Richmond resident Cordell Hindler is already taking shorter showers and turning off the lights. He said he’s tired of seeing his water and heating bills shoot through the roof. “I live in a house where everything is not up to date,” Hindler said about his heater, stove and light fixtures. “My bills are getting out of control. I’m here trying to learn how to keep my utility bills down.”
About a baker’s dozen of residents like Hindler attended the Contra Costa County Climate Action Plan Open House on Thursday night. The event, held at the Richmond City Council Chambers, gave county residents the opportunity to provide input on what they believe would be the best measures for unincorporated parts of the county to increase energy efficiency and reduce greenhouse gases.
Greenhouse gases are pumped into the Earth’s atmosphere by industrial processes and the consumption of fossil fuels, trapping infrared radiation, or heat, that would normally flow into outer space. The result of this process is known as global warming.
Patrick Roche, principal planner with the Contra Costa County Department of Conservation and Community Development Division, said suggestions from the open house would influence how the county makes policy or zoning code changes for unincorporated parts of the county.
The county’s climate action plan is being formulated by PMC, of Oakland. PMC is a consulting firm that offers environmental and urban planning advice to public agencies. They are working in conjunction with the community to create an evolving document that will be released at a later date.
The climate action plan is being created in response to California Assembly Bill 32, which passed the state legislature in 2006 and was signed by then Governor Arnold Schwarzenegger. The bill set a deadline of December 31, 2020, for the state to achieve a greenhouse emissions cap.
Roche said climate action plans are not required under state law and that Contra Costa County’s effort is funded by a federal grant. “All jurisdictions have some level of responsibility to address the potential threats from global warming,” he said.
Results of community input and the final form of the plan will be published this fall and available for public review and comment, Roche said.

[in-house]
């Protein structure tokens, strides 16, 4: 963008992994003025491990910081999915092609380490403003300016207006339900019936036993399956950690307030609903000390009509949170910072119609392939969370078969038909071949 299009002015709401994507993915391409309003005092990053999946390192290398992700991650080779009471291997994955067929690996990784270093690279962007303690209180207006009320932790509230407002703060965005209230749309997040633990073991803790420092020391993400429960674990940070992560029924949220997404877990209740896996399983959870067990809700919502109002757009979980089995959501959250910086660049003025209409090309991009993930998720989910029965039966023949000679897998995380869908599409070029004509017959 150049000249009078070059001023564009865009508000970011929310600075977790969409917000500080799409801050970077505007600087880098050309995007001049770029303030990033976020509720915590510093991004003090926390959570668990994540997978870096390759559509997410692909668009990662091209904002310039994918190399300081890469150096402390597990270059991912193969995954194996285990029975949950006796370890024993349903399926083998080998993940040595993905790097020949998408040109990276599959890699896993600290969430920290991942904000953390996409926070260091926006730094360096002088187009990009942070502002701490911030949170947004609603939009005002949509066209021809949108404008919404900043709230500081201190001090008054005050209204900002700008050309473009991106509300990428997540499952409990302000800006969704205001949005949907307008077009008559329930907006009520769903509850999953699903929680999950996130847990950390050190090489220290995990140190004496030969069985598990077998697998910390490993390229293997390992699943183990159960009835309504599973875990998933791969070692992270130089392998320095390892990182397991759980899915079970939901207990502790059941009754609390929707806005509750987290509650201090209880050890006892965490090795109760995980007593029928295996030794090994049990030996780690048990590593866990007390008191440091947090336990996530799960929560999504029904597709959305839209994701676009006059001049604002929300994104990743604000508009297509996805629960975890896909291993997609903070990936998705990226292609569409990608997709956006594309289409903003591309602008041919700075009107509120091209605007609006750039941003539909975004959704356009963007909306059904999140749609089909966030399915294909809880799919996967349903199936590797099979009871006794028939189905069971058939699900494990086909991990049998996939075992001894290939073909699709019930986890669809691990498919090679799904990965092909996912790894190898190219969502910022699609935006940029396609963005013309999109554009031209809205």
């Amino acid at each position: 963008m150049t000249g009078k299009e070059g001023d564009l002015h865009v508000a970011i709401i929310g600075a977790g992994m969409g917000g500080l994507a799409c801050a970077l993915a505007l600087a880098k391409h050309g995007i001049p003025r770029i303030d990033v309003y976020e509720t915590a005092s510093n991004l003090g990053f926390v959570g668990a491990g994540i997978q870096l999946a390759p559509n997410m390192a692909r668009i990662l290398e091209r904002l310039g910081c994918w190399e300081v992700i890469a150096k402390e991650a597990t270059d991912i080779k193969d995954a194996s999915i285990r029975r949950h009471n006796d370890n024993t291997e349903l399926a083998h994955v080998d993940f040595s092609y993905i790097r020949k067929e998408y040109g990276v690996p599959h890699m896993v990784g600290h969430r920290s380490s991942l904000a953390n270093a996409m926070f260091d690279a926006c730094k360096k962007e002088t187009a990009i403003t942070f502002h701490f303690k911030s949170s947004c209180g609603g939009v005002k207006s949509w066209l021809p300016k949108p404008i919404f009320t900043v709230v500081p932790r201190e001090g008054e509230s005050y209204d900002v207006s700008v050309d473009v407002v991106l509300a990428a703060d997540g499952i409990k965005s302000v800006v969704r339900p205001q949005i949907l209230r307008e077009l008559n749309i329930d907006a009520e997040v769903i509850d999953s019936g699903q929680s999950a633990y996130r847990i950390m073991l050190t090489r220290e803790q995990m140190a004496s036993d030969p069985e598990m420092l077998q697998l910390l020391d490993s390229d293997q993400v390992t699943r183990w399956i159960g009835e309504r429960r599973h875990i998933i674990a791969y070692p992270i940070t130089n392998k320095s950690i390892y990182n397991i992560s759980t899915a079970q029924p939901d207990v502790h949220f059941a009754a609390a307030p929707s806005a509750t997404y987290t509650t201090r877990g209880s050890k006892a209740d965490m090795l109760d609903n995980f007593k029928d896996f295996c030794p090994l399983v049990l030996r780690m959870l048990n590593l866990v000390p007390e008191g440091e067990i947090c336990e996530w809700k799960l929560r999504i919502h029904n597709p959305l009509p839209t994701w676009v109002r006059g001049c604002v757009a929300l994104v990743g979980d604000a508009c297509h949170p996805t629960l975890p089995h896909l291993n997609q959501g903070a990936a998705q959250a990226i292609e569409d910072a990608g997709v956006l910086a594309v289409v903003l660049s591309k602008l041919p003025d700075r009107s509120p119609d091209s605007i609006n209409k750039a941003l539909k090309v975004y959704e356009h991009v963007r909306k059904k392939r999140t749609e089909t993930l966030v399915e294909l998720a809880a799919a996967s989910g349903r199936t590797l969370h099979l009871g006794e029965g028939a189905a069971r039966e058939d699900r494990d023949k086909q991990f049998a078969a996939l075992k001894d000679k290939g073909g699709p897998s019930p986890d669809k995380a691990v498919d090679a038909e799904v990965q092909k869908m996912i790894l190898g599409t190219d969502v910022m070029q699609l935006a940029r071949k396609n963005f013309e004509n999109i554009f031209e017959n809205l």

After an introduction by Supervisor John Gioia, residents wandered about the city council chamber and filled out environmental surveys taped to the walls. Topics ranged from energy efficiency to public health and solid waste management. Consultants stood by each questionnaire and fielded concerns from residents.
Scott Davidson, project manager for PMC, said what they’re looking for during the open house is feedback on what would motivate people to support the action plan. “We’re hoping to get a feel for which of these measures seem to make the most sense to the community and, more importantly, to understand why,” he said. “We’re looking to find where there may be opportunities to have overlapping benefits—if it’s going to save the county money or if it’s going to improve health. We’ll pay more attention to those measures.”
Dr. Henry Clark, head of the West County Toxics Coalition, attended the open house. Clark said he believes climate change is real and that the county’s attempt to slow it down is a good effort. His concern is environmental justice for communities already dealt a bad hand. “Whatever the county comes up with, they need to make sure there’s no negative increase on the disproportionate impact many of our communities already experience,” he said about the unincorporated areas of the county. “Otherwise your climate action plan would not be consistent with the spirit of the law or consistent with any spirit of environmental justice.”
Christy Leffall, of Oakland, sold her car when she moved to the Bay Area. She said she’s trying to reduce greenhouse gases by living a more local life. She attended the climate action plan open house to learn if the community has the authority to ask the government to provide information about emissions levels from local refineries such as Chevron. “From what I can see on the board it’s not really clear, so I have more questions I want answered around that,” she said.
A Richmond attendee who wished not to be identified said he felt climate change is only going to get worse and only God can correct it. “It’s too far gone,” he said about the environmental blunders of the past. “Politicians wanted to control the universe and everything else. The United States didn’t have no [environmental] plan—politicians wanted people to pay for everything the United States used.”
If you would like to cast your vote on how to make countywide environmental changes, click here, or contact Patrick Roche at (925) 674-7807.